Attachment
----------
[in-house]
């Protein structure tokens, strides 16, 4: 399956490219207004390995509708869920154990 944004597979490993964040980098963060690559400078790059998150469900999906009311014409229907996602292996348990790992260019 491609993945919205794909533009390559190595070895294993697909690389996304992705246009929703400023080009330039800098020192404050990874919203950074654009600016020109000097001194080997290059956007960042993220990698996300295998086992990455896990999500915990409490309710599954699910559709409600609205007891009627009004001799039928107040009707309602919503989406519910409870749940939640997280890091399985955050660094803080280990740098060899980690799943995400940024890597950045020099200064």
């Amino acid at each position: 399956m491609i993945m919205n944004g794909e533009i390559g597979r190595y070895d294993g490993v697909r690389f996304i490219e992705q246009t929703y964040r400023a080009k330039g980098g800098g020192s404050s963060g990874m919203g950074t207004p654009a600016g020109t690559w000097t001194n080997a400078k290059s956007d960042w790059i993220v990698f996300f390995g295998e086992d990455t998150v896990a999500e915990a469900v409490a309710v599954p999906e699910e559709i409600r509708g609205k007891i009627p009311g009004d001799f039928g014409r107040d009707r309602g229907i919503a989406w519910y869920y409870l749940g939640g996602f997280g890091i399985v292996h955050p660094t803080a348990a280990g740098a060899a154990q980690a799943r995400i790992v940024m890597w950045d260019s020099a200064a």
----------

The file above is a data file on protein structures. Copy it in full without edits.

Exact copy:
[in-house]
């Protein structure tokens, strides 16, 4: 399956490219207004390995509708869920154990 944004597979490993964040980098963060690559400078790059998150469900999906009311014409229907996602292996348990790992260019 491609993945919205794909533009390559190595070895294993697909690389996304992705246009929703400023080009330039800098020192404050990874919203950074654009600016020109000097001194080997290059956007960042993220990698996300295998086992990455896990999500915990409490309710599954699910559709409600609205007891009627009004001799039928107040009707309602919503989406519910409870749940939640997280890091399985955050660094803080280990740098060899980690799943995400940024890597950045020099200064």
């Amino acid at each position: 399956m491609i993945m919205n944004g794909e533009i390559g597979r190595y070895d294993g490993v697909r690389f996304i490219e992705q246009t929703y964040r400023a080009k330039g980098g800098g020192s404050s963060g990874m919203g950074t207004p654009a600016g020109t690559w000097t001194n080997a400078k290059s956007d960042w790059i993220v990698f996300f390995g295998e086992d990455t998150v896990a999500e915990a469900v409490a309710v599954p999906e699910e559709i409600r509708g609205k007891i009627p009311g009004d001799f039928g014409r107040d009707r309602g229907i919503a989406w519910y869920y409870l749940g939640g996602f997280g890091i399985v292996h955050p660094t803080a348990a280990g740098a060899a154990q980690a799943r995400i790992v940024m890597w950045d260019s020099a200064a």